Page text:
Kris Kristofferson’s Songs and ‘Gravitas’ Honored During All-Star Concert in Nashville [Pictures]
There was a great moment during Wednesday night's Life & Songs of Kris Kristofferson show at the Bridgestone Arena in Nashville that found Hank Williams Jr. and Kristofferson enthusiastically hugging one another after the younger artist had just finished singing "If You Don't Like Hank Williams," a Kristofferson-penned song from his Habits Old and New album from 1980.
Williams Jr. was walking off stage when Kristofferson tapped him on the shoulder to remind him he was watching. All the other guest artists had made a beeline to the guest of honor and his wife Lisa immediately after singing, but Hank didn't get the memo. He seemed legitimately surprised to see the famed songwriter on stage, or in the venue at all, and they hugged with jubilant smiles and said hello for nearly a minute. One would write quite a handsome to check to be privy to what the two legends were saying, and it wouldn't be the first of the night.
How's this for an all-star lineup? Emmylou Harris, Rosanne Cash, Buddy Miller, Lee Ann Womack and Jennifer Nettles ... and that was just part of the first act! Reba McEntire, Willie Nelson, Eric Church, Dierks Bentley, Jamey Johnson, Alison Krauss and Lady Antebellum were amongst those who joined the second act parade. Nelson and Kristofferson helped close the show with "Sunday Morning Coming Down," before Shooter Jennings and Johnson joined them to create the "New Highwaymen." Finally, it was an all-call for "Why Me?," Kristofferson's biggest hit as a recording artist.
Prior to the show, "Sunday Morning Coming Down," a song popularized by Johnny Cash, was the song most artists named when asked which Kristofferson lyric made the biggest impact on their lives.
“You knew a whole new standard had been set for songwriting,” Rosanne Cash told Taste of Country, while Harris nodded in agreement.
In a sentence, she summed up why this all-star cast and a few thousand fans filled the Bridgestone. Jessi Alexander ("I Drive Your Truck") and Jon Randall ("Whiskey Lullaby) talked about even after they'd finished writing their award-winning hits, they didn't feel they'd reached a bar set by Kristofferson. Together, the two songwriters opened the show with a song called "Kristofferson."
I just remember realizing there was a difference between those songs and other country music I was hearing on the radio at the time that just didn't have the same ... gravitas.
Darius Rucker had a different answer. Like many of the stars on hand, their first experience with a Kris Kristofferson song was through another artist's music. In fifth grade, he and his girlfriend broke up when she moved away, leaving him in a wretched crumble of tears and Al Green songs. Green's version of "For the Good Times" is still an all-time favorite.
“I remember getting into middle school and we started playing music and wanting to write songs, and looking at the back of the Al Green record and seeing that Kris Kristofferson had written that song," he said. "That was pretty crazy.”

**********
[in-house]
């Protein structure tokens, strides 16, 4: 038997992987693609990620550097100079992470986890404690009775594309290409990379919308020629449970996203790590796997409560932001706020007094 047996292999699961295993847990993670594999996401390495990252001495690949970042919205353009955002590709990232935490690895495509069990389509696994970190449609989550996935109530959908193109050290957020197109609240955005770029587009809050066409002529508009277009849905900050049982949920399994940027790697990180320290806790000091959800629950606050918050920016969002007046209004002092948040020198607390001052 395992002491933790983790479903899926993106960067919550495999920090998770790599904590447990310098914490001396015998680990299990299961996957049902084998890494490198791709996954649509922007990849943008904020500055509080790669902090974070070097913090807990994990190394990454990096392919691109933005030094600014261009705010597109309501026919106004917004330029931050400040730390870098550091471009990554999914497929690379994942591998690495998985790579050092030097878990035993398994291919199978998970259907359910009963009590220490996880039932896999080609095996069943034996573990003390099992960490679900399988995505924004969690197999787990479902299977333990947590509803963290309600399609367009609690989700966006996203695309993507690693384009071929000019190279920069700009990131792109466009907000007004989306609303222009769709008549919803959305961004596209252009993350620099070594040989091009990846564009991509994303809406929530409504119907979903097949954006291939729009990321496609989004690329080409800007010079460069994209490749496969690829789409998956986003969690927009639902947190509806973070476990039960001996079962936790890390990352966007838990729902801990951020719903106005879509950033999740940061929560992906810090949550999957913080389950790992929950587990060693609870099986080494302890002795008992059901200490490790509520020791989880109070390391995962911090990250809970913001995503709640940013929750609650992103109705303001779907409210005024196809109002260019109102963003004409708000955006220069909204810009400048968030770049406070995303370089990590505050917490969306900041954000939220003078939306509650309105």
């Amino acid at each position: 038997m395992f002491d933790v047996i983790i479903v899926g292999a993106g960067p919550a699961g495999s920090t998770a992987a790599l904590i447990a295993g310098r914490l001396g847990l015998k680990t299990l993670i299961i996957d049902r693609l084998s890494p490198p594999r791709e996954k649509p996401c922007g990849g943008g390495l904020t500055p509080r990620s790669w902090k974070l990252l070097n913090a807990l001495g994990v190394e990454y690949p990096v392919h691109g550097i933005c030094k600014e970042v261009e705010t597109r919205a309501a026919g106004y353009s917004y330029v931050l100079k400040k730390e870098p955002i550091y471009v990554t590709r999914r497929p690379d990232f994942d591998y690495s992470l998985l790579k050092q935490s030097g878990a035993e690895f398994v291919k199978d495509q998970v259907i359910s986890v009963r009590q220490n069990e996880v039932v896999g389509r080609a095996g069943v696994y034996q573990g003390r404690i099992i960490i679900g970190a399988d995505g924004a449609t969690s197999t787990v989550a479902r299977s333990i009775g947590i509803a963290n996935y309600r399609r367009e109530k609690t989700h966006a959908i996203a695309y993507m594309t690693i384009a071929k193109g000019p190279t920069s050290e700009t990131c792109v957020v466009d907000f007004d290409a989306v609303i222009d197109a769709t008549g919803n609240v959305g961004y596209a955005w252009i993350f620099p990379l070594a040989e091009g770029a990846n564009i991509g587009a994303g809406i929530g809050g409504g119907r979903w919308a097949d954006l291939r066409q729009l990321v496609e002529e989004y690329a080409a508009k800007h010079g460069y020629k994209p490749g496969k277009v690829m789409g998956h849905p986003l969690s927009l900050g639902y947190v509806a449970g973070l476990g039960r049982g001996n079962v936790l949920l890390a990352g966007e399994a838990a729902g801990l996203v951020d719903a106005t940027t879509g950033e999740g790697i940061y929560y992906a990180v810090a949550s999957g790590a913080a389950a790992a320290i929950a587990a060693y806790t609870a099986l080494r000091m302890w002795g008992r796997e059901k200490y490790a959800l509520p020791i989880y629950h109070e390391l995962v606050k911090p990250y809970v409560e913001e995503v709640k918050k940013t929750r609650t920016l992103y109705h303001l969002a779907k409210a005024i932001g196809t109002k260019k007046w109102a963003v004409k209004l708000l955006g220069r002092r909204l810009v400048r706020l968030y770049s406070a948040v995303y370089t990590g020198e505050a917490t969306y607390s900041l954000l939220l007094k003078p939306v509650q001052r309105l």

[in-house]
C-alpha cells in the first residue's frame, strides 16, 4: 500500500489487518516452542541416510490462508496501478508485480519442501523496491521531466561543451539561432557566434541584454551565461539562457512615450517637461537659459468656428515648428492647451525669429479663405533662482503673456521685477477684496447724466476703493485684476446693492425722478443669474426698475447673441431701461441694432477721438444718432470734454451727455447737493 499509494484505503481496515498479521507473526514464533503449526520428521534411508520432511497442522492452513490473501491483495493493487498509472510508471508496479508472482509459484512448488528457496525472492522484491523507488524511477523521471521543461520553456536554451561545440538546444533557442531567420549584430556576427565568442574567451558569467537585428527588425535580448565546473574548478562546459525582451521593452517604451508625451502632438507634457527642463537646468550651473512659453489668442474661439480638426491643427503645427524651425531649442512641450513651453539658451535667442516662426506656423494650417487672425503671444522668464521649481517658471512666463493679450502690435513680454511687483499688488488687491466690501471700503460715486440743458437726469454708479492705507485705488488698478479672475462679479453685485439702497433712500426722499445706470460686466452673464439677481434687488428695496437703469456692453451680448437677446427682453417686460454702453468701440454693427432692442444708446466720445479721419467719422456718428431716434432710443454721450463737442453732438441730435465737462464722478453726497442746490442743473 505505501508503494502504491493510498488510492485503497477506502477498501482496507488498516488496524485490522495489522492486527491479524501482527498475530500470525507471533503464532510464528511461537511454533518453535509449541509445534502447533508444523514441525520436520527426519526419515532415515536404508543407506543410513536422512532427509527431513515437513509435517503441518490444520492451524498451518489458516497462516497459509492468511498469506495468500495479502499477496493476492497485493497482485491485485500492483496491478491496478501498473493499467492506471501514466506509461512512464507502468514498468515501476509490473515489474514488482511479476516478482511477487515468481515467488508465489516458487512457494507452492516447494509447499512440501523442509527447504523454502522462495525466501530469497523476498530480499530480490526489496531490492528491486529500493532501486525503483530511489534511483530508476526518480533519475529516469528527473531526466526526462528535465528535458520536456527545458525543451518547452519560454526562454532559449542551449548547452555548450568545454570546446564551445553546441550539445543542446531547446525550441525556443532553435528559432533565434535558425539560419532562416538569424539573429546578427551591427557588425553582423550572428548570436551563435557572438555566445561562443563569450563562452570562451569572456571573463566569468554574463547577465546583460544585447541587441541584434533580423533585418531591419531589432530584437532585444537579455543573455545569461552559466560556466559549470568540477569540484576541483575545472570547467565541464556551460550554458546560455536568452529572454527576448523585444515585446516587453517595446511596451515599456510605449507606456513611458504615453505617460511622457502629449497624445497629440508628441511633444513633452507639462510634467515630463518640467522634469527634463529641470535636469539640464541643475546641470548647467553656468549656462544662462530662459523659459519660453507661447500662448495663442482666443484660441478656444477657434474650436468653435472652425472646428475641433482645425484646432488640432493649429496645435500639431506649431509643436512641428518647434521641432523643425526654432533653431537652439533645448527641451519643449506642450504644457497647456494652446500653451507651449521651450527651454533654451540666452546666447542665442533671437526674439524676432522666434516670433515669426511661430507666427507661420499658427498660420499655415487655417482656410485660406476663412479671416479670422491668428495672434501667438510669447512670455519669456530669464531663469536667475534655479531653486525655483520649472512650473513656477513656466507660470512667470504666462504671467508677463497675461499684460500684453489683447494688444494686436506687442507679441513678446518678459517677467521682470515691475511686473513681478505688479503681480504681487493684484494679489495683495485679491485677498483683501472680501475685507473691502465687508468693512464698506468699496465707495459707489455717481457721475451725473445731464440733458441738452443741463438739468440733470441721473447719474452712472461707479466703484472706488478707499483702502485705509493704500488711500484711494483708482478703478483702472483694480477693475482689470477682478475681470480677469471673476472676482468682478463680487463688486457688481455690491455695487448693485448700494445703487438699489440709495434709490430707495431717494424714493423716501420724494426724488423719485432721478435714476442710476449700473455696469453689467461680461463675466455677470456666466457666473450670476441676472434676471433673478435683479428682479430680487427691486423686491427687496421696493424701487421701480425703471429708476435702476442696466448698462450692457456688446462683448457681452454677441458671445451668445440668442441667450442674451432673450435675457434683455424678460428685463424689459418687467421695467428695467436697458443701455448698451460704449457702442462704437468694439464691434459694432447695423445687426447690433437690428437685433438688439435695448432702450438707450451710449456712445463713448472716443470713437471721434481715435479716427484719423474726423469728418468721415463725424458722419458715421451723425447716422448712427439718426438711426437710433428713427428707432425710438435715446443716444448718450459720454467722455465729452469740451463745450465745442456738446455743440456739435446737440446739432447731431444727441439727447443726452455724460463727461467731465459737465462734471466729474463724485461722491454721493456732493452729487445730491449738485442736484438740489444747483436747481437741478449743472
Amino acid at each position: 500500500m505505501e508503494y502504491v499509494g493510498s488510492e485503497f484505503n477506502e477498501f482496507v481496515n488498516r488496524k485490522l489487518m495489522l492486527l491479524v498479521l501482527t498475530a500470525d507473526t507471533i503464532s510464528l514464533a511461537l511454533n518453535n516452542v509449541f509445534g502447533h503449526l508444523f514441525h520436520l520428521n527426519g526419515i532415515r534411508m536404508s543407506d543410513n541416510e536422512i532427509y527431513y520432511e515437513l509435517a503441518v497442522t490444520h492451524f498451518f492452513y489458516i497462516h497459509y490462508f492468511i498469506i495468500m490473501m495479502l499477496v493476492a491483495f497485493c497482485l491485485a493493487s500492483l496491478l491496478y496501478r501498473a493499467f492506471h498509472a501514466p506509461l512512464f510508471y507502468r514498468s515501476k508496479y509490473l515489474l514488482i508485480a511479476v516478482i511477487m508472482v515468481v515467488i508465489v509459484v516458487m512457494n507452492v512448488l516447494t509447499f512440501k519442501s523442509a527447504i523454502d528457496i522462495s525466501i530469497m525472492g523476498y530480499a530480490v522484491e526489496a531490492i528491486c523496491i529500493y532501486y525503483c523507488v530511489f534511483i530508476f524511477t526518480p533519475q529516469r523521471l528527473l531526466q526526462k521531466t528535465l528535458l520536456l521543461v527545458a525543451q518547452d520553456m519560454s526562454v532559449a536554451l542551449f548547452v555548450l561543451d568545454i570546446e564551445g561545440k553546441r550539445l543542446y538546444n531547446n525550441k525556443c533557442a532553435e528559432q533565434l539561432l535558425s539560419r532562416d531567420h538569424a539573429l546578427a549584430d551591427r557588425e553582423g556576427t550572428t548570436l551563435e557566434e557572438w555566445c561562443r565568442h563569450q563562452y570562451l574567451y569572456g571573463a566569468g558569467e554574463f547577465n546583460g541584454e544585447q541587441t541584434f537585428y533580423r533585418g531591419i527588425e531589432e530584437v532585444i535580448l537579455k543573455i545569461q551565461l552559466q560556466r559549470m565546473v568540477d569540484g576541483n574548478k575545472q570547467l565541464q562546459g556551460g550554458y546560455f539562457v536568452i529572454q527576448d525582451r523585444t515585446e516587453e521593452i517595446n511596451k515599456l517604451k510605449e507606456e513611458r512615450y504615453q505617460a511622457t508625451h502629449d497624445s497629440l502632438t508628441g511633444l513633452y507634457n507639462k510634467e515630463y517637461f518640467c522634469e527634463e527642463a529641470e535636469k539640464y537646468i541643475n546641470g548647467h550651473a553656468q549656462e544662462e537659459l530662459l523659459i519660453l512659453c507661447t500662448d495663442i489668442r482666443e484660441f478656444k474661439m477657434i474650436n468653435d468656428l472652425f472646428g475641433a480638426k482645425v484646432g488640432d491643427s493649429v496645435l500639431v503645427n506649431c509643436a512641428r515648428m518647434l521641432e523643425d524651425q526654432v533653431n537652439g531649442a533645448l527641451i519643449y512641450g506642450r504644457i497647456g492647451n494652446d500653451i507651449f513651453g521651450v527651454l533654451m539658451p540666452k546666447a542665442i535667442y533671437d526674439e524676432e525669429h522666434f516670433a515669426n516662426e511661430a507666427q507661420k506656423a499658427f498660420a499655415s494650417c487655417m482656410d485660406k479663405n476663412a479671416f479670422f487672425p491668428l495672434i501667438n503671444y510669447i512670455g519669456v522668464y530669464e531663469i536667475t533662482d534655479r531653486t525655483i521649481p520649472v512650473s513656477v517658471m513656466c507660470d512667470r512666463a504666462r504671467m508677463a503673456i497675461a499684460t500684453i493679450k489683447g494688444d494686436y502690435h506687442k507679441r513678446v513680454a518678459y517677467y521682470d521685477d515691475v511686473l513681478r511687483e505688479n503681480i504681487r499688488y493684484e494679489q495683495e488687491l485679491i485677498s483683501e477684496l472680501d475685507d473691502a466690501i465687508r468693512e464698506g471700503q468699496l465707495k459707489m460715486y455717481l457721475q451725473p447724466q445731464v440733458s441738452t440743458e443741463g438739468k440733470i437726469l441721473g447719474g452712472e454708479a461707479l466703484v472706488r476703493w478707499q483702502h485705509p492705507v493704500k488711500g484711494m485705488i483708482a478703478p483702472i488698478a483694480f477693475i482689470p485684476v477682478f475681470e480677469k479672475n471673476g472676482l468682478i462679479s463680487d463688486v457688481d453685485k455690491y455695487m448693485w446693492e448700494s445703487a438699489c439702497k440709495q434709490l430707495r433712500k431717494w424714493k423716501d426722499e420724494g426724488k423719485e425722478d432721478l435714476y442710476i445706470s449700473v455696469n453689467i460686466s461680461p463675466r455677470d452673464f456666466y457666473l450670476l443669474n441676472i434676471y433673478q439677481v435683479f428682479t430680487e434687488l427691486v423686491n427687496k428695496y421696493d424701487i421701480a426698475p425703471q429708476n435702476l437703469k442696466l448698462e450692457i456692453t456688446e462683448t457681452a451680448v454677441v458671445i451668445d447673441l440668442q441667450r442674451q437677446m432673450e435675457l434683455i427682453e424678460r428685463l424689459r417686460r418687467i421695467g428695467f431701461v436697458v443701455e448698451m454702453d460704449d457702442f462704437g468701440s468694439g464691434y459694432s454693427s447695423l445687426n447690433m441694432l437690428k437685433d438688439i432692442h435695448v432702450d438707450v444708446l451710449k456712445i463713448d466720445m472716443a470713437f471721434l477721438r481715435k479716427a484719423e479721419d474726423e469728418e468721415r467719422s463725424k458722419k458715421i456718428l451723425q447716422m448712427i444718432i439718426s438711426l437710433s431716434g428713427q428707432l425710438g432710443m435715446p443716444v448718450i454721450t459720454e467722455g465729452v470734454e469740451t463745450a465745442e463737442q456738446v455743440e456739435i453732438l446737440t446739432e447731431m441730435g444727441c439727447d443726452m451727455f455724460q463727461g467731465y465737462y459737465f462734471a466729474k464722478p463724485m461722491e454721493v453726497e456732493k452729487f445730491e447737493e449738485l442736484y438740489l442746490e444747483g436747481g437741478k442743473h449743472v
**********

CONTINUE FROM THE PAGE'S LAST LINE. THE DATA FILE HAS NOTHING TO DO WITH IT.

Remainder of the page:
Krauss and Johnson performed this song — made famous to country fans by Ray Price — on Wednesday night (March 16). Rucker performed the anti-war rallying song "Under the Gun," found on Kristofferson's own A Moment Forever album from 1995. It was one of the night's many highlights.
Jennifer Nettles drew the first of many standing ovations, but another would follow just a few songs later when Harris and Kristofferson closed the first act with "The Pilgrim, Chapter 33." Bentley and the Travelin' McCourys opened the second act with a bluegrass version of "From the Bottle to the Bottom." Lady Antebellum were next with a chilling, beautiful version of "Help Me Make It Through the Night," made famous by Sammi Smith.
Perhaps the most personal of all of the night's performances was Church's version of "To Beat the Devil," a song Kristofferson recorded for his Kristofferson album (1970) and wrote about Johnny Cash. Cash, Kristofferson has said, was in a very dark place. Church was, too, when he heard the song at a pivotal moment in his life.
He recalled being told "No" for the very last time, and being prepared to move back home to North Carolina. However, he got in the car, and "To Beat the Devil" started playing through his stereo. It seemed to match word-for-word with his hard-luck story, so he took it as a sign and decided to stay one more day. Obviously, it worked out for Church and Kristofferson, and thankfully for Cash. The spoken-word song was another dark highlight that necessitated a standing ovation. By this point in the night those came easy.
McEntire's "Me & Bobby McGee" came late in the show. The redhead stayed true to the popular version fans know, and even brought Kristofferson on stage to sing the final chorus. Other highlights included Williams Jr., as well as Jack Ingram's early version of "Jesus Was a Capricorn." Ingram was able to perform that song after John Prine had to back out of the show. Before the show he talked about his favorite Kristofferson songs and how the Hall of Famer made an impact on his career.
"I just remember realizing there was a difference between those songs and other country music I was hearing on the radio at the time that just didn't have the same ... gravitas. The same oomph."
Maybe that's what everyone was celebrating, the return of gravitas, and oomph, to a Nashville stage. The show — taped for a documentary to be aired at a later date — comes at a time when the songwriter and storyteller is beginning to be recognized as king once again. Anyone who held the torch in the decades that have followed the peak of Kristofferson's career was invited to take part in this show.